Wordsworth (Ian Copestake) Review | A&B Computing - Everygamegoing

A&B Computing

By Ian Copestake
BBC Model B

Published in A&B Computing 1.05


This is a disc-based Word-processing package for the BBC Model B, which is also available on cassette.

The package consists of a disc (or cassette), a function key strip, and a comprehensive manual. On the disc version, there is also a Help program which provides 'on-screen' information, in addition to the book.

I suggest that any one who purchases Wordsworth, reads the manual from cover-to-cover before even powering up the computer, as it is a complex and comprehensive program, which needs to be understood before the full appreciation of the package can be achieved.

The red function keys play an important role in this program, and as such all their uses are listed on the bottom two lines of the screen, while at the top, two lines tell you the 'status', displaying current line, the number of lines in store, the number of the top of the current display, and the position of the text markers.

Once entered, the program automatically turns off the caps lock so lower case letters are printed. To start typing you must press the appropriate function key and the bottom of the display shows you your current mode.

In the 'Type' mode, the options seem almost daunting, there are numerous ones from embedding in printer codes, to centralising text lines, to counting the words, to a keyboard lock, to lock the keyboard when you're away for any reason (Great if you've got young kids). It can even clear the Display and any key pressed, except the specified unlock key prints "Don't be nosey!" In this program it is very difficult to select the wrong option, as there are lots of built-in error-traps, to prevent this and one can at any time press a key to return you to the menu.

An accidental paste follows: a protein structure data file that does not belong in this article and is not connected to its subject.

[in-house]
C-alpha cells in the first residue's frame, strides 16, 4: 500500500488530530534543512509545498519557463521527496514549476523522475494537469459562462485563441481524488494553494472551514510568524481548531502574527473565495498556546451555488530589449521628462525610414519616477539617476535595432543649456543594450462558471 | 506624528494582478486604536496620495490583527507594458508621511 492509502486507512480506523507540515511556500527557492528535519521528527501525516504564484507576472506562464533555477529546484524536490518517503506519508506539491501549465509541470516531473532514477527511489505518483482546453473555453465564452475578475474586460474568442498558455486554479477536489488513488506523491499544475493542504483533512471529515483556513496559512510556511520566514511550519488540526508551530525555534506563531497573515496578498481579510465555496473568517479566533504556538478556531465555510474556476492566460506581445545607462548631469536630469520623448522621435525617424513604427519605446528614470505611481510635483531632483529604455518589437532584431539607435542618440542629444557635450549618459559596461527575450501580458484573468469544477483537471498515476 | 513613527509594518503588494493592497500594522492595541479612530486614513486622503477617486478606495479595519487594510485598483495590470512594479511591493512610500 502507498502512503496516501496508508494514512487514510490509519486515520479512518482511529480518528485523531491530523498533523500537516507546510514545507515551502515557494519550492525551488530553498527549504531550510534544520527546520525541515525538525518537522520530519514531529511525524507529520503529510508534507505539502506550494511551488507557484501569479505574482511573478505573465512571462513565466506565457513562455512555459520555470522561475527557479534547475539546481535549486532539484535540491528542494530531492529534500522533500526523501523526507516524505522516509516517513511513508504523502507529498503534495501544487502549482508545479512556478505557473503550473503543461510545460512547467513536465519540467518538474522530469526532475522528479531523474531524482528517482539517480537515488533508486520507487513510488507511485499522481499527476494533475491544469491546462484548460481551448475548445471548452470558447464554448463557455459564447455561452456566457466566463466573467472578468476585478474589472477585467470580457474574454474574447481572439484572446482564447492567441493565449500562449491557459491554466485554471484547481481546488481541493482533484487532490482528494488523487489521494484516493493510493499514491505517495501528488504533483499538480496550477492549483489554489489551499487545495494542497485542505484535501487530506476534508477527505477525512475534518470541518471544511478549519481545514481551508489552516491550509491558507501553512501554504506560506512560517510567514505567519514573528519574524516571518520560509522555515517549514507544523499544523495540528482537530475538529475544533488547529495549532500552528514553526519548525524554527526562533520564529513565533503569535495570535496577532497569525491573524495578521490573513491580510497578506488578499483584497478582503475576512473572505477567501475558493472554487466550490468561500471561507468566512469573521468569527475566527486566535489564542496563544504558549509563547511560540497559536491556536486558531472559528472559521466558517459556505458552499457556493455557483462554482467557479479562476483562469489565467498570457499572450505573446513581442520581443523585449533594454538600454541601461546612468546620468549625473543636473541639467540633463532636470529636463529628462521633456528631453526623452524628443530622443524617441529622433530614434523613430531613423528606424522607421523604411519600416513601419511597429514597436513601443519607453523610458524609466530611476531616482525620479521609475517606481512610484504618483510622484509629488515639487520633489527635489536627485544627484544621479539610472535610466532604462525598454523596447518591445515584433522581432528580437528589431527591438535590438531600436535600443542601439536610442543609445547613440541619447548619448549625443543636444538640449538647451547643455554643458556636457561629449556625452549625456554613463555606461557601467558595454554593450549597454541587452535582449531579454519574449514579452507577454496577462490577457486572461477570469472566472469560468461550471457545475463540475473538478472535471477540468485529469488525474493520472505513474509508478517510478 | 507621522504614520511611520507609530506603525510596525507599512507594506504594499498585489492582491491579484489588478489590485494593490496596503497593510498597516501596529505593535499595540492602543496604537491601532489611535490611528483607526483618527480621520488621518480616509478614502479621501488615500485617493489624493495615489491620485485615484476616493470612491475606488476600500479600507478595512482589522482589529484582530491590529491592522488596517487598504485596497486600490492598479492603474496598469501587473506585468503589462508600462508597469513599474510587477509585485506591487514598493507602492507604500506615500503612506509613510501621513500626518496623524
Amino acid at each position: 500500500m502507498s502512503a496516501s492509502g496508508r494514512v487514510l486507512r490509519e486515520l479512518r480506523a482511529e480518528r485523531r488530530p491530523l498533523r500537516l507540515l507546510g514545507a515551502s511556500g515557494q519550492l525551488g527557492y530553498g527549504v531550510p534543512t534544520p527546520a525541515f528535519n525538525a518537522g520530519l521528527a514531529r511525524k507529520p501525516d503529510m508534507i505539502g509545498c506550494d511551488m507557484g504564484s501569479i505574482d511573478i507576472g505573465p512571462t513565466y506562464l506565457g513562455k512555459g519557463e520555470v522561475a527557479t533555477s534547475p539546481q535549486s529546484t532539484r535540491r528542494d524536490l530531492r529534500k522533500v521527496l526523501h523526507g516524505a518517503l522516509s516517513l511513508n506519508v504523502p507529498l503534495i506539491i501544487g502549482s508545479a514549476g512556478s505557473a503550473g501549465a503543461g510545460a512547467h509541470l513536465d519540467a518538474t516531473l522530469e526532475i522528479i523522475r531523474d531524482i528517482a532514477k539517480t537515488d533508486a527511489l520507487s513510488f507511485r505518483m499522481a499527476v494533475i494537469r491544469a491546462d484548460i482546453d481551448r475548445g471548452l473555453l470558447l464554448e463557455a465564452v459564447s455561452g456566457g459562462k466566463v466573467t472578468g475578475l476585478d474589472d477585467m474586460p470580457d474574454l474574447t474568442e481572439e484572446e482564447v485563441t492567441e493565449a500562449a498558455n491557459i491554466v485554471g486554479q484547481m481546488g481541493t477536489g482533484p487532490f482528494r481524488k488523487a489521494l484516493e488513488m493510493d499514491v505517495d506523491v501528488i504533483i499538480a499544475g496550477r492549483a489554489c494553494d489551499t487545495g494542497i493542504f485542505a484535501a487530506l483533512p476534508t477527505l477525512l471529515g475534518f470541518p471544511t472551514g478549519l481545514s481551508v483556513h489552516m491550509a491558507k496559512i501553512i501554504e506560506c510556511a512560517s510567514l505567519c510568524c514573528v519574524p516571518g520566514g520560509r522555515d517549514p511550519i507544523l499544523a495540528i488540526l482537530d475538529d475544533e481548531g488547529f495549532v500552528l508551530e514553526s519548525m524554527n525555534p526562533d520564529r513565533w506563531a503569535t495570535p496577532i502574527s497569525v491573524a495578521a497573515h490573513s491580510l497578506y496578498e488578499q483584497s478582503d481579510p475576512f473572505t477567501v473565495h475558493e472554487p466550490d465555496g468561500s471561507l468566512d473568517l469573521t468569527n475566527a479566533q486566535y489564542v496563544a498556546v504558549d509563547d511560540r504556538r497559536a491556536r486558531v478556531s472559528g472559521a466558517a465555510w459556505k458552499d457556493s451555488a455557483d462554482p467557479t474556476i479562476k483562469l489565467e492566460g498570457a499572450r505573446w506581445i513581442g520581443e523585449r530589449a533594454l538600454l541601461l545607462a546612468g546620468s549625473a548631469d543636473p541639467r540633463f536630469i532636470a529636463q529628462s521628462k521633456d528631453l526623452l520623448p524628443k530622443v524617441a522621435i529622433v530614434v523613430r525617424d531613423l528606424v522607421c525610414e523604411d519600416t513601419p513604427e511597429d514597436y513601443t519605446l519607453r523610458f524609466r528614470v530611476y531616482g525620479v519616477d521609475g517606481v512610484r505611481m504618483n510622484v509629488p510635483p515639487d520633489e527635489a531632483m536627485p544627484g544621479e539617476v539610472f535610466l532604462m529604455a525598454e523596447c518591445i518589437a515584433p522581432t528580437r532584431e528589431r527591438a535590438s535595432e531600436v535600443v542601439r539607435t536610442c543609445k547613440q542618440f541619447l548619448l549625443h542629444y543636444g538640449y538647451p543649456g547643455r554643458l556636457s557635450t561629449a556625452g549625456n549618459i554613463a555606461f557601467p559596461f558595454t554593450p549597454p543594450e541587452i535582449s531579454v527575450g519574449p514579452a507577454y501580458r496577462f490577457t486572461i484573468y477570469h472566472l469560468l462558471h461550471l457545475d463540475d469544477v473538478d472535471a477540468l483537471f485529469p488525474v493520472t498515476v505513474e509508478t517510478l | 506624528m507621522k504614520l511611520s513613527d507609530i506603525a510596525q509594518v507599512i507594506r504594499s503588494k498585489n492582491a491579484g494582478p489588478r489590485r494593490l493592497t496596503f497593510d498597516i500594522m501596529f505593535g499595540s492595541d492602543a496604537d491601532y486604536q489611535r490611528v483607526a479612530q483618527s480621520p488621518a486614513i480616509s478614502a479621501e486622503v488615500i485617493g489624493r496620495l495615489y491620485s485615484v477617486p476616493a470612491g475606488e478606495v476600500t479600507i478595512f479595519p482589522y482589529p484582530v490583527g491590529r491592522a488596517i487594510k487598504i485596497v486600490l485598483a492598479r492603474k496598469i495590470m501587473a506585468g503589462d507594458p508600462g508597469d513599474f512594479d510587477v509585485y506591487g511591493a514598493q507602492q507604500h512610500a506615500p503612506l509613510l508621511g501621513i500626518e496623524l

The printing option is superb. And if you've got an Epson printer, this package provides you with all the necessary options that you could want; and all directly accessible on any number of words or lines anywhere that you want; and all from embedded codes within the text! And for those without Epson, you can define *any* code you want and again call it at any time. Dare I say this but, these print optins are streets ahead of anything that Acornsoft's View gives its users. (Wash my mouth out!)

One thing i did not like about the program was the use of Mode 7. Although very, very clear, being only 40 columns across, and most printers printing at 80 characters per line, I found it very difficult to get used to getting my address in the correct place when composing a letter. Although there is a 80 column view option, the text must first be saved and then loaded into this option to view it.

This aside, it is an exceptionally good program, providing many useful features at a low cost. And even given the constraints of using the Mode 7 display, it proves to be a very powerful word-processing tool, providing an excellent quality print out with the minimum of fuss, ideal for reports although very long pieces would need to be saved as more than one document, due to the memory restrictions.

Dave Reeder

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